Hong Kong: end of one country, two systems?

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Re: Hong Kong: end of one country, two systems?

Postby Trick on Fri May 29, 2020 3:18 am

.Q. wrote:
Peacedog wrote:As for my medical practice, well, it is destroyed too. Since I am apparently susceptible to whatever the hell is in this virus the 4+ years I spent in school are completely wasted. Too dangerous to practice the hands on part of this.

Could you elaborate a bit on this? How does getting sick make what you studied in school wasted? What school is this? Traditional Chinese medicine?

I’m surprised that a doctor just give up when a virus challenge comes around, wouldn’t this be a time to put in extra efforts seeking methods and solutions ?
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Re: Hong Kong: end of one country, two systems?

Postby Bao on Fri May 29, 2020 3:56 am

Trick wrote:
.Q. wrote:
Peacedog wrote:As for my medical practice, well, it is destroyed too. Since I am apparently susceptible to whatever the hell is in this virus the 4+ years I spent in school are completely wasted. Too dangerous to practice the hands on part of this.

Could you elaborate a bit on this? How does getting sick make what you studied in school wasted? What school is this? Traditional Chinese medicine?

I’m surprised that a doctor just give up when a virus challenge comes around, wouldn’t this be a time to put in extra efforts seeking methods and solutions ?


What could one single TCM doctor do to find a solution when thousands of doctors, chemists and scientists, all over the world yet have found out very little? :-\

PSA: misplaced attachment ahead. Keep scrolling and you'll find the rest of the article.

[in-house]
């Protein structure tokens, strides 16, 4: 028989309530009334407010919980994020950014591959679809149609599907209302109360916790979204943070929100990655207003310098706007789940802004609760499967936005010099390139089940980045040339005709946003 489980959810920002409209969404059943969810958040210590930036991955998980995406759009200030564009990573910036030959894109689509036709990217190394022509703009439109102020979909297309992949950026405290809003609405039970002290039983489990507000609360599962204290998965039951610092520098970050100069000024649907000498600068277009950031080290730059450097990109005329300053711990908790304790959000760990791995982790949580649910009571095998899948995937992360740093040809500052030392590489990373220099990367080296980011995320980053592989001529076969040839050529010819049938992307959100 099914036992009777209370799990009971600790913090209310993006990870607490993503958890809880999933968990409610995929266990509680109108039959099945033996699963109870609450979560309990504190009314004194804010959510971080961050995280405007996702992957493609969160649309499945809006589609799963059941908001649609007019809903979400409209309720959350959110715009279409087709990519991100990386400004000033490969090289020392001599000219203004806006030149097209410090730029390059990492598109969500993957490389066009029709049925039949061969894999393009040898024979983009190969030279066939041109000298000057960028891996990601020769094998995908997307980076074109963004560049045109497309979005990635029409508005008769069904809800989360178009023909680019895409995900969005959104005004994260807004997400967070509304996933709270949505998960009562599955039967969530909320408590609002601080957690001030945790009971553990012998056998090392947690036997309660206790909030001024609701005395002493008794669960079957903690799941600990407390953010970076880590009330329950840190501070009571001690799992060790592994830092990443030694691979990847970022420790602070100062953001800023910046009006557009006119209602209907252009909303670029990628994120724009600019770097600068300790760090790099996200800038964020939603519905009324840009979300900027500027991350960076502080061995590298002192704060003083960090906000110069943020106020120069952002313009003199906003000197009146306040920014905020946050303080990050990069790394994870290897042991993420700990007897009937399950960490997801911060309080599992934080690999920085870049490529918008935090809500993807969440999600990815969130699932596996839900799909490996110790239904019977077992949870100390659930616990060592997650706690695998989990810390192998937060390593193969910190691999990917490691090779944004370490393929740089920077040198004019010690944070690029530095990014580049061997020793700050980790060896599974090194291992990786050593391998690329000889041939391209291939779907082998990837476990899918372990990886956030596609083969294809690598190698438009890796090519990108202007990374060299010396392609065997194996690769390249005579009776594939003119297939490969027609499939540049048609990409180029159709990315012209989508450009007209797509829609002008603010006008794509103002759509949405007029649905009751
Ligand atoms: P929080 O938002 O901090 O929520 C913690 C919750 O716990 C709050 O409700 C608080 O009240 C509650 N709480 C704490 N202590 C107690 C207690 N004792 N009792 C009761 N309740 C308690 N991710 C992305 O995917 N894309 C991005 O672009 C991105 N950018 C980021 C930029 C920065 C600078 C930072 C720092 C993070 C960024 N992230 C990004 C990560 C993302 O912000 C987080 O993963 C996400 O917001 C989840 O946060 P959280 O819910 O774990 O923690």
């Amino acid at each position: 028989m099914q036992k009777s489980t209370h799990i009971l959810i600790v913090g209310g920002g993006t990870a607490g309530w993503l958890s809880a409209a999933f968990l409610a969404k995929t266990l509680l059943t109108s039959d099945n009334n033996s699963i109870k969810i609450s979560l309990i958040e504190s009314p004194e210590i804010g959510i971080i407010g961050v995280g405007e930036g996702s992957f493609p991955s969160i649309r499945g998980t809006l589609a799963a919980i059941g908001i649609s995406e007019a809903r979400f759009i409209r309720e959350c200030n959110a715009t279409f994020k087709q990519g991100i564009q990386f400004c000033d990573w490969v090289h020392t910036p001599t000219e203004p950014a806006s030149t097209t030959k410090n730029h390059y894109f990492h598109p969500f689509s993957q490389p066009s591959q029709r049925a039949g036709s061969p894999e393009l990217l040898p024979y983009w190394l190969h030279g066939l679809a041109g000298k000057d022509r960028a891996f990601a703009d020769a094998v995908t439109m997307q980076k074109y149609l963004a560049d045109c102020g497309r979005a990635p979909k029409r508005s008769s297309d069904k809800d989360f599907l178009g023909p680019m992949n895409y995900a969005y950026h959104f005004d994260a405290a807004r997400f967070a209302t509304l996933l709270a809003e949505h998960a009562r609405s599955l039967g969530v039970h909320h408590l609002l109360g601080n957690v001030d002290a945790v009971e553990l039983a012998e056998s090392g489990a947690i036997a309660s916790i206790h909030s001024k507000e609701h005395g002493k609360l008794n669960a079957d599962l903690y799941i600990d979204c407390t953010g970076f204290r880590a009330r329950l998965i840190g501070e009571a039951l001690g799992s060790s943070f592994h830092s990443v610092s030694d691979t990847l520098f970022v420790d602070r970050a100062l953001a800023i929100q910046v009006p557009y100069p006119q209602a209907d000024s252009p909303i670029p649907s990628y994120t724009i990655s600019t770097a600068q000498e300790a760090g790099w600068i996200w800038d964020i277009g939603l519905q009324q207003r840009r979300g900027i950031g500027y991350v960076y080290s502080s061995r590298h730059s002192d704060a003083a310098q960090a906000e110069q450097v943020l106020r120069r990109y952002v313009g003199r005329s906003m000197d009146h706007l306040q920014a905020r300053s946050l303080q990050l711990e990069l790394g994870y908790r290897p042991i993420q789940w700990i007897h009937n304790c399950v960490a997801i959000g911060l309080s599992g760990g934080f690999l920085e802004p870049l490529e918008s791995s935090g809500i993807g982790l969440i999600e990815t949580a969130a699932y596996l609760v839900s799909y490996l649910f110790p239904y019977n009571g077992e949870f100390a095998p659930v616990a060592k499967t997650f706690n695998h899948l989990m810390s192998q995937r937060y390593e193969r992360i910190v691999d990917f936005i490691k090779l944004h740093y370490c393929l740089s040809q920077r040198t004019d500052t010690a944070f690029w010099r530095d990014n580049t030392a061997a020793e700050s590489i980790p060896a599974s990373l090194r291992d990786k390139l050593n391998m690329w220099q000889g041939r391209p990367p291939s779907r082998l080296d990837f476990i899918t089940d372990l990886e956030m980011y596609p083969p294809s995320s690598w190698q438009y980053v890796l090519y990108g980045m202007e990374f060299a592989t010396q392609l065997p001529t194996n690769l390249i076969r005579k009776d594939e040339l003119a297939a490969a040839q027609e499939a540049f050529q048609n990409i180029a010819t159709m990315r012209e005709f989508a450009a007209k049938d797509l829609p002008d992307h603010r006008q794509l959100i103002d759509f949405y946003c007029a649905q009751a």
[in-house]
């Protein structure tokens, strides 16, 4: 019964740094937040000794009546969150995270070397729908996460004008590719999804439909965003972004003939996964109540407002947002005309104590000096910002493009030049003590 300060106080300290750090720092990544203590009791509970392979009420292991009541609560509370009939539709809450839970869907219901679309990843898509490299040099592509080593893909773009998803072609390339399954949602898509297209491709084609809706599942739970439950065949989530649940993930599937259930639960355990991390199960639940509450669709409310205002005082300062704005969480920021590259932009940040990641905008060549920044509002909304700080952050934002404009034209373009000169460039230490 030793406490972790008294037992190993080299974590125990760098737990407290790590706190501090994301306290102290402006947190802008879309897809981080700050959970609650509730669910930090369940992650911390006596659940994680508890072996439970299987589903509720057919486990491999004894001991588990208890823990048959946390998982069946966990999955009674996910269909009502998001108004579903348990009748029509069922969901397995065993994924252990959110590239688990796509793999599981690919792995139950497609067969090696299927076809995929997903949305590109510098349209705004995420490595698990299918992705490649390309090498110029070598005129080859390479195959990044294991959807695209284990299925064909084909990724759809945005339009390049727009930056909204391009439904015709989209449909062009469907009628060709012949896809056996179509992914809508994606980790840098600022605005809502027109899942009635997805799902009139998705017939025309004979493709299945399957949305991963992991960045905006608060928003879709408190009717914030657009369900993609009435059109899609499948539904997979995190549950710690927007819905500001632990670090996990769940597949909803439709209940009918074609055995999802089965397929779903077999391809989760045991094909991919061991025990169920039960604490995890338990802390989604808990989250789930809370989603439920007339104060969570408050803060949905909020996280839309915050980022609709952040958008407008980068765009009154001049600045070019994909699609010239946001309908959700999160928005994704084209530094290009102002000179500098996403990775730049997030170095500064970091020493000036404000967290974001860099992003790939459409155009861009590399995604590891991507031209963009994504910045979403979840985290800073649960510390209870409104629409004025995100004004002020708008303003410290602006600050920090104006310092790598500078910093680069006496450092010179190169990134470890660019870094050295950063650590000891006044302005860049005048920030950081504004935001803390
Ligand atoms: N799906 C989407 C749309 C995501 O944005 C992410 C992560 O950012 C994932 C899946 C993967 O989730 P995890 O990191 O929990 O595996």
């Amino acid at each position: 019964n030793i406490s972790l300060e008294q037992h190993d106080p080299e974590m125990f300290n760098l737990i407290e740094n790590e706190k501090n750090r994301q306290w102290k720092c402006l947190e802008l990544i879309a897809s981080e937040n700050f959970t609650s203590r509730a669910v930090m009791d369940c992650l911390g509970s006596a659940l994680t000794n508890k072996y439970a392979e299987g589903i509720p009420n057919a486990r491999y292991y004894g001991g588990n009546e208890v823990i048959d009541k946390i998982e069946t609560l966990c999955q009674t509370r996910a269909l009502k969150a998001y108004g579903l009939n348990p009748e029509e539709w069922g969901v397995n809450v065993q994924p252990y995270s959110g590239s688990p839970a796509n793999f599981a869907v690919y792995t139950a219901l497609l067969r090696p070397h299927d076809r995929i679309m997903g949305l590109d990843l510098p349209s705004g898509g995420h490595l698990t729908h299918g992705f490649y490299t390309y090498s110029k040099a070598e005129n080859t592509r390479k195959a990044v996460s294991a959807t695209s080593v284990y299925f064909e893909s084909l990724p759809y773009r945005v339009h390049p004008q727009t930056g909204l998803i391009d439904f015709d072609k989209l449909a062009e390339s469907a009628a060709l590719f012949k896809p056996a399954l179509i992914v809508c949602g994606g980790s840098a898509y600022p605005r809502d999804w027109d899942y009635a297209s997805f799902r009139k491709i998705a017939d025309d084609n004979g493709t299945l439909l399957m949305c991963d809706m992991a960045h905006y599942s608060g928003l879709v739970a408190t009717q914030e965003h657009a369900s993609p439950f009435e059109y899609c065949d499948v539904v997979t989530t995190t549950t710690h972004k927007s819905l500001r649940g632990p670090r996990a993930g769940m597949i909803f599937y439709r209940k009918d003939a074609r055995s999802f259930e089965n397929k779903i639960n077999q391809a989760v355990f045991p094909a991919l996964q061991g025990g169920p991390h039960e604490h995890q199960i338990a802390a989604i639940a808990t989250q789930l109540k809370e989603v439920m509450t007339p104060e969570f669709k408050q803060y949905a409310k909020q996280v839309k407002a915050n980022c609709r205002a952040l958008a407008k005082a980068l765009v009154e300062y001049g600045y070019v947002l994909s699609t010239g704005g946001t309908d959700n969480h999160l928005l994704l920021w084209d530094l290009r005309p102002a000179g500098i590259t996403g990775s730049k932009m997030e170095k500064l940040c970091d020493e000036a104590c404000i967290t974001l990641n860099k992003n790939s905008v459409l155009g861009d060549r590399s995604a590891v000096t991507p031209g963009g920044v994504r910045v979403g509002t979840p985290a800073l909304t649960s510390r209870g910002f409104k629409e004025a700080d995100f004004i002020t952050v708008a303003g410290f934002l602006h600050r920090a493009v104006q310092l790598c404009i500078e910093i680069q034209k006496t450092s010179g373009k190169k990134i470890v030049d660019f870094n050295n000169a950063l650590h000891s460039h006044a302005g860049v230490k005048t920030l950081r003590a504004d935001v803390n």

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Re: Hong Kong: end of one country, two systems?

Postby Trick on Fri May 29, 2020 8:03 pm

Peacedog wrote:
As for herbalism, I do know a few of the owners of major pharmacies in the US. Speaking with them, getting their hands on anything right now is quite difficult and increasingly expensive. . If/when, the US and China get into it, we won't have access to any of that. I suspect a very hard trade war. But if I lived in Taiwan, I'd be nervous right about now.


Buy from HK then ?.....Oh, but you supporting the US troublemakers there which play part in the US trade war?

Anyway herbalism is not something specific to China, that stuff was(is) around in Europe too for a long time...why not revive that....grow your own
Last edited by Trick on Sat May 30, 2020 10:51 pm, edited 1 time in total.
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Re: Hong Kong: end of one country, two systems?

Postby Giles on Sat May 30, 2020 10:55 am

Bill wrote:There is no anti-science movement in the US. I don't know where you got that. ::)
Where do you think Chinese college students go to learn science? They come to US Universities and Colleges.